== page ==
Maiden’s Tower (Turkish: Kız Kulesi), also known in the ancient Greek and medieval Byzantine periods as Leander’s Tower (Tower of Leandros), sits on a small islet located in the Bosphorus strait off the coast of Üsküdar in Istanbul, Turkey.
Maiden’s Tower was first built by the ancient Athenian general Alcibiades in 408 BC to control the movements of the Persian ships in the Bosphorus strait. Back then the tower was located between the ancient cities of Byzantion and Chalcedon. The tower was later enlarged and rebuilt as a fortress by the Byzantine emperor Alexius Comnenus in 1110 AD, and was rebuilt and restored several times by the Ottoman Turks, most significantly in 1509 and 1763. The most recent facelift was made in 1998. Steel supports were added around the ancient tower as a precaution after the 17 August 1999 earthquake.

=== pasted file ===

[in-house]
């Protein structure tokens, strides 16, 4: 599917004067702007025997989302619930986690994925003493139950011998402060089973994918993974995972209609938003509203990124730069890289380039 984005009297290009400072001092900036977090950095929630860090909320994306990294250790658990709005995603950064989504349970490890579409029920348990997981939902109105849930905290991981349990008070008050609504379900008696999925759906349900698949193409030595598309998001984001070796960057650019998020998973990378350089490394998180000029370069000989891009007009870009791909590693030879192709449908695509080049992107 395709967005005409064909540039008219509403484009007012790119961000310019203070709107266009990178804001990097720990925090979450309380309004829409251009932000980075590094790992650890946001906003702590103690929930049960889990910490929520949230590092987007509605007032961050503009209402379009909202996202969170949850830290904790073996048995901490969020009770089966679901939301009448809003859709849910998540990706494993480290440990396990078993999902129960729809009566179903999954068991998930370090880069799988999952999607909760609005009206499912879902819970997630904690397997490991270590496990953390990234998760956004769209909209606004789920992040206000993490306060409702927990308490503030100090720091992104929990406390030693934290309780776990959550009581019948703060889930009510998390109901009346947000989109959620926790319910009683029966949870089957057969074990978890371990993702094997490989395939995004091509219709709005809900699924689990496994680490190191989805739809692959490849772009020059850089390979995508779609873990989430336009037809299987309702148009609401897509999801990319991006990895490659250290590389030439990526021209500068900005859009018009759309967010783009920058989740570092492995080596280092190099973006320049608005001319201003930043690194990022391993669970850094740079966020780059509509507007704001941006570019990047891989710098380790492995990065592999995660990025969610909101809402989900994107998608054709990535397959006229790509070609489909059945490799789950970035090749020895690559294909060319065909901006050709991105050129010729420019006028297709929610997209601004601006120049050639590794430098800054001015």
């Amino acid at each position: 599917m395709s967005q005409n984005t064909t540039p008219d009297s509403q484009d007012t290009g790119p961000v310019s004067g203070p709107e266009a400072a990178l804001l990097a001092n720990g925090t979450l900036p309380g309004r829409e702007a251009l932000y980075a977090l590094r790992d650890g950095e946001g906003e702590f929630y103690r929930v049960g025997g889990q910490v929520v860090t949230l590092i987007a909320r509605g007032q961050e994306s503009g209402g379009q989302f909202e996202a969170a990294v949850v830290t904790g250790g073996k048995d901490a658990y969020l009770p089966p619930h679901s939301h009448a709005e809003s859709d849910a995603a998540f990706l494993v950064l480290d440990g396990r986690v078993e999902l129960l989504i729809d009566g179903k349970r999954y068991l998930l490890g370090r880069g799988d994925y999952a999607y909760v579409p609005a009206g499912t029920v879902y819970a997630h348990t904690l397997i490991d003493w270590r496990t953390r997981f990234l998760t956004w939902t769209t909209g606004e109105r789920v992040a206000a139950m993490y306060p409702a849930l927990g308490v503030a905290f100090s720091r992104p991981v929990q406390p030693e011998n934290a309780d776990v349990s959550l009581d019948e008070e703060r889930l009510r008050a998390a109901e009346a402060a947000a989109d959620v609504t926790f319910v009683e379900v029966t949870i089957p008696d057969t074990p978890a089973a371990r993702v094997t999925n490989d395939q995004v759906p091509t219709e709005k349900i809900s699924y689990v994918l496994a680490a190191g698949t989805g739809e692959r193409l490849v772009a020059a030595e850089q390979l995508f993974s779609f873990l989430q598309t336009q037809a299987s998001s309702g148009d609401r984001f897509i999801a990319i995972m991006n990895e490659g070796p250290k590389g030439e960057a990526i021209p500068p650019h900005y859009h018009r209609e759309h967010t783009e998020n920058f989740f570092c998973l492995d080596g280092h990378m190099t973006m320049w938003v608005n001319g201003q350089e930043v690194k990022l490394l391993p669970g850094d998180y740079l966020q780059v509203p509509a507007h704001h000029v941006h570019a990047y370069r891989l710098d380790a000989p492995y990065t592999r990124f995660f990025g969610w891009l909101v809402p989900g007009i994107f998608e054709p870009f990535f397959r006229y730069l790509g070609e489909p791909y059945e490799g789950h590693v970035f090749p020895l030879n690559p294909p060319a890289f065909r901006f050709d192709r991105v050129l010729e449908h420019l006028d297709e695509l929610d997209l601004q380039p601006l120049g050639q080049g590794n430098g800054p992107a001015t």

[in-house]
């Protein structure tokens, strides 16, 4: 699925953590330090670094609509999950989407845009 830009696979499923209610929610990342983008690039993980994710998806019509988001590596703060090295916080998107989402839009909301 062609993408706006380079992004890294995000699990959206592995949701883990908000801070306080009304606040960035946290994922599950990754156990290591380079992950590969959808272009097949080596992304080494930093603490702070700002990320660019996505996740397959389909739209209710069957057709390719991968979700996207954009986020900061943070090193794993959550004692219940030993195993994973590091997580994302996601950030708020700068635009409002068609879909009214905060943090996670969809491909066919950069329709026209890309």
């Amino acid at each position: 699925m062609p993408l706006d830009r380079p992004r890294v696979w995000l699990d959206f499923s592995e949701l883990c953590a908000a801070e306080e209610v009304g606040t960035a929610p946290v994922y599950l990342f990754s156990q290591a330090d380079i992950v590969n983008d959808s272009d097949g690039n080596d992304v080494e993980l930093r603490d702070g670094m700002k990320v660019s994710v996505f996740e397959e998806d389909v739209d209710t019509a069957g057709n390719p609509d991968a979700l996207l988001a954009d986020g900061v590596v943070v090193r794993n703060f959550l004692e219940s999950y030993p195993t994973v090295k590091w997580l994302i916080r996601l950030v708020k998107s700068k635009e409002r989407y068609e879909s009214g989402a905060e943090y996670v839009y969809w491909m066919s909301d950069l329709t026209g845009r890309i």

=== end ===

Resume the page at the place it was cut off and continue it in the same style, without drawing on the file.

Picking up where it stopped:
Used as a lighthouse for centuries, the interior of the tower has been transformed into a popular café and restaurant, with an excellent view of the former Roman, Byzantine and Ottoman capital. Private boats make trips to the tower several times a day.